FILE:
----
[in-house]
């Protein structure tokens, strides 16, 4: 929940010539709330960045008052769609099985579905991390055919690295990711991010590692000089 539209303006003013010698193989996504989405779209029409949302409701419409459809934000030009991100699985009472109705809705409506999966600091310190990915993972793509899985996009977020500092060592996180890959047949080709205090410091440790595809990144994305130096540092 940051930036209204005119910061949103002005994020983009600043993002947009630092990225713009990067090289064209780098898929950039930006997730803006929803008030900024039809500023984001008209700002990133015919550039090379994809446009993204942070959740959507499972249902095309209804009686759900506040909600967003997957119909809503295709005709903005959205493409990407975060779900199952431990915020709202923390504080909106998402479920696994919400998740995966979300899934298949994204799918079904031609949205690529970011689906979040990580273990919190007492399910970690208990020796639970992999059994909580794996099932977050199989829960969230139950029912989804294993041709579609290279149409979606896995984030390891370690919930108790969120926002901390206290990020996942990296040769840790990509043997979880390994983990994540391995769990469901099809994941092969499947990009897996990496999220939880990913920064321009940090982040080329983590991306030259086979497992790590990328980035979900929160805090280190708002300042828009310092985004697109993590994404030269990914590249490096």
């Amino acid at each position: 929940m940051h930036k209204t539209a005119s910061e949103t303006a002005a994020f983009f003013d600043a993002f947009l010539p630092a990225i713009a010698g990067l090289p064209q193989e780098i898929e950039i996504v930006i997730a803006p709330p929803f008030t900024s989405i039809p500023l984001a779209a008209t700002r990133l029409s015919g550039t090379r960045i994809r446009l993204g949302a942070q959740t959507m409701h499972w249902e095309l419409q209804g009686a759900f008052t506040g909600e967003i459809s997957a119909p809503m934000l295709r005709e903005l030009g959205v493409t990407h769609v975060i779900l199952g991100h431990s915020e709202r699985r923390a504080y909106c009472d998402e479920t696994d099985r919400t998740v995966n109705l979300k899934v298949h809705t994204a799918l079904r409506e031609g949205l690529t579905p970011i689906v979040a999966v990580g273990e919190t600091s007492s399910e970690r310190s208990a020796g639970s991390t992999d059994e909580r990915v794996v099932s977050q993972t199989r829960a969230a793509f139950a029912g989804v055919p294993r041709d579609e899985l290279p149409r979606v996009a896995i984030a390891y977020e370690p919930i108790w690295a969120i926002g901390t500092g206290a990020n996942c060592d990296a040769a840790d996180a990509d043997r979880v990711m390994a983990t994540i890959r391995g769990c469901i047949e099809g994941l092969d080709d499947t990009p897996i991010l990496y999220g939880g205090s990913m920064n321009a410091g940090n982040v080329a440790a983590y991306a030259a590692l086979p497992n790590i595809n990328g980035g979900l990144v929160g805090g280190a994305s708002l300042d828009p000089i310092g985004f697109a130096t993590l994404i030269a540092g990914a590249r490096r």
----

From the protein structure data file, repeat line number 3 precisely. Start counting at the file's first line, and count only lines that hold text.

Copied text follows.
């Amino acid at each position: 929940m940051h930036k209204t539209a005119s910061e949103t303006a002005a994020f983009f003013d600043a993002f947009l010539p630092a990225i713009a010698g990067l090289p064209q193989e780098i898929e950039i996504v930006i997730a803006p709330p929803f008030t900024s989405i039809p500023l984001a779209a008209t700002r990133l029409s015919g550039t090379r960045i994809r446009l993204g949302a942070q959740t959507m409701h499972w249902e095309l419409q209804g009686a759900f008052t506040g909600e967003i459809s997957a119909p809503m934000l295709r005709e903005l030009g959205v493409t990407h769609v975060i779900l199952g991100h431990s915020e709202r699985r923390a504080y909106c009472d998402e479920t696994d099985r919400t998740v995966n109705l979300k899934v298949h809705t994204a799918l079904r409506e031609g949205l690529t579905p970011i689906v979040a999966v990580g273990e919190t600091s007492s399910e970690r310190s208990a020796g639970s991390t992999d059994e909580r990915v794996v099932s977050q993972t199989r829960a969230a793509f139950a029912g989804v055919p294993r041709d579609e899985l290279p149409r979606v996009a896995i984030a390891y977020e370690p919930i108790w690295a969120i926002g901390t500092g206290a990020n996942c060592d990296a040769a840790d996180a990509d043997r979880v990711m390994a983990t994540i890959r391995g769990c469901i047949e099809g994941l092969d080709d499947t990009p897996i991010l990496y999220g939880g205090s990913m920064n321009a410091g940090n982040v080329a440790a983590y991306a030259a590692l086979p497992n790590i595809n990328g980035g979900l990144v929160g805090g280190a994305s708002l300042d828009p000089i310092g985004f697109a130096t993590l994404i030269a540092g990914a590249r490096r």